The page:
2021 Young Architect Award Recipient

Emerging talent deserves recognition. The AIA Young Architects Award honors individuals who have demonstrated exceptional leadership and made significant contributions to the architecture profession early in their careers.

Already in her young career, Adrienne Cali Magners, AIA, has reinvigorated a number of significant historical buildings. Through her careful attention to detail, she has elevated the practice of historic perseveration, and her experience with adaptive reuse projects is informing new methods of restoration that allow buildings to straddle both the present and future. As adept with new methods and tools as she is traditional, her creativity and talent ensure that yesterday’s buildings shine even brighter today.

After a number of summer internships in Georgia during her master’s studies at Savannah College of Art and Design, during which she volunteered with the Historic Savannah Foundation and introduced children to preservation through its history camps, Cali Magners joined Boston’s Bargmann Hendrie + Archetype. There she worked as a historic preservation specialist on a number of significant projects, such as the firm’s rehabilitation of Independence Hall’s tower in Philadelphia. In 2014, Cali Magners joined Bruner/Cott Architects, also in Boston, and was an invaluable leader for its high-profile preservation and reuse project teams.

"I have admired both her unwavering commitment to the stewardship of historic resources and her passion for helping those buildings find their place in the modern world"

In partnership with Harvard University and the Cambridge Historical Commission, Cali Magners led the Bruner/Cott team charged with the comprehensive and highly detailed restoration of Harvard Hall. Cali Magners returned the building, set on the edge of Harvard Yard and designed in the High Georgian style by Governor Francis Bernard and Thomas Dawes, to its 1870 appearance by salvaging stone, finding perfect mortar matches, and retaining as much original material as possible. Today, Cali Magners is overseeing the transformation of Boston’s Edison Power Plant, shaping the master plan for the rehabilitation of the structure’s turbine halls. When the space is ready for commercial venues, salvaged steam power generation equipment will highlight and provide context for the space’s history.

“From the moment she walked in our door, I have admired both her unwavering commitment to the stewardship of historic resources and her passion for helping those buildings find their place in the modern world,” wrote Jason Forney, FAIA, partner and principal at Bruner/Cott, in a letter nominating Cali Magners for the Young Architect Award. “Her dedication to the architectural profession, to our practice, and to the communities that her projects serve are exemplary. Adrienne is constantly pioneering historic preservation practices and finding new ways to restore old buildings. She is just as likely to use lasers and drones as she is bucket lifts and tape measures.”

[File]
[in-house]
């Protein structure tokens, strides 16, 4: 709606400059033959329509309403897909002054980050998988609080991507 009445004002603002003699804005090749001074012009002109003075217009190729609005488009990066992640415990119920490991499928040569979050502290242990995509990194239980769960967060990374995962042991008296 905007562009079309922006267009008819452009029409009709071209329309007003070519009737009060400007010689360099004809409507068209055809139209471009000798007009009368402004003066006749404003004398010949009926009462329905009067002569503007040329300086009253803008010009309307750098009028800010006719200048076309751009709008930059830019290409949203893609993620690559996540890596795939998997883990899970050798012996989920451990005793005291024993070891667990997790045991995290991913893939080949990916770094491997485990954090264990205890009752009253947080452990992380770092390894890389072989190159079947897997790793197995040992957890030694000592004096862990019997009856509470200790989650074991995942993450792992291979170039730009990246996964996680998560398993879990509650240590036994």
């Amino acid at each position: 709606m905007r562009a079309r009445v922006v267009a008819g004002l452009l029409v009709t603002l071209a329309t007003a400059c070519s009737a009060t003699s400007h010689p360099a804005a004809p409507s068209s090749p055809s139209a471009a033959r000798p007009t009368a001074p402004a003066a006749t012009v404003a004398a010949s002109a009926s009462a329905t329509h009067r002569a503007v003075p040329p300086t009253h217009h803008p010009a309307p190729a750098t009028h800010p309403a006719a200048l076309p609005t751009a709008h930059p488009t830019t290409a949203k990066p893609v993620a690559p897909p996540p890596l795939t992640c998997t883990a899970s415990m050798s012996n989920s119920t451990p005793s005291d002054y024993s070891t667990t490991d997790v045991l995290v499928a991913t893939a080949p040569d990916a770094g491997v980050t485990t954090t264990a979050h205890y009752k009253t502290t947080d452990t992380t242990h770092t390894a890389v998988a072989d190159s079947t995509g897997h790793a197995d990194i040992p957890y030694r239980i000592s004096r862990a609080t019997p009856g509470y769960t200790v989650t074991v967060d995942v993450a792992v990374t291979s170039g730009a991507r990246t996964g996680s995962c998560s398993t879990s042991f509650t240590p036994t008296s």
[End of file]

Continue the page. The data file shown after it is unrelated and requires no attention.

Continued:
Cali Mangers’ preservation work has been lauded by organizations such as Preservation Massachusetts, which named her a Next Generation Leader, and the Association for Preservation Technology Northeast, where she is a board member. The Boston Society of Architects regularly taps her to speak to its Historic Resources Committee, and her ability to disambiguate complex restoration projects and manage new discovery techniques provides critical insight for her colleagues. She remains an active member of a number of industry organizations, the Boston Preservation Alliance and the National Trust for Historic Preservation among them.

In her firm, Cali Magners is an eager mentor for not only her fellow design professionals, but subcontractors and client representatives, too. She operates with the understanding that equipping everyone with the same preservation principles results in a unified design process and outcome.

“She is not only outstanding in her architectural skills and knowledge, but she also speaks the language of, and seamlessly bridges the gaps between, the various professional disciplines and construction trades involved in complex historic preservation projects,” wrote Matthew B. Bronski, principal of Simpson Gumpertz & Heger, a Massachusetts-based engineering firm. “Working closely and collaboratively with the entire project team, she is a highly skilled and adept project manager who consistently and creatively leverages the project team’s diverse perspectives, skills, and experience to develop innovative and creative, yet highly appropriate and sensitive, solutions to complex problems that work across all disciplines.”

Jury

Peter Kuttner, FAIA , Chair, Cambridge Seven Associates, Inc., Boston, Massachusetts

John Castellana, FAIA,  TMP Architecutre, Inc., Bloomfield Hill, Michigan

Frances Halsband, FAIA, Kliment Halsband Architects, New York, New York

Ivenue Love-Stanley, FAIA, Stanley Love-Stanley, Atlanta, Georgia

Ryan McEnroe, AIA, Quinn Evans, Washington, D.C

Chris-Annmarie Spence, AIA, Wkarch, Chicago, Illinois

Image credits

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Boston Creative Headshots

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APTNE

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Richard Mandelkorn Photography

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Simpson Gumpertz & Heger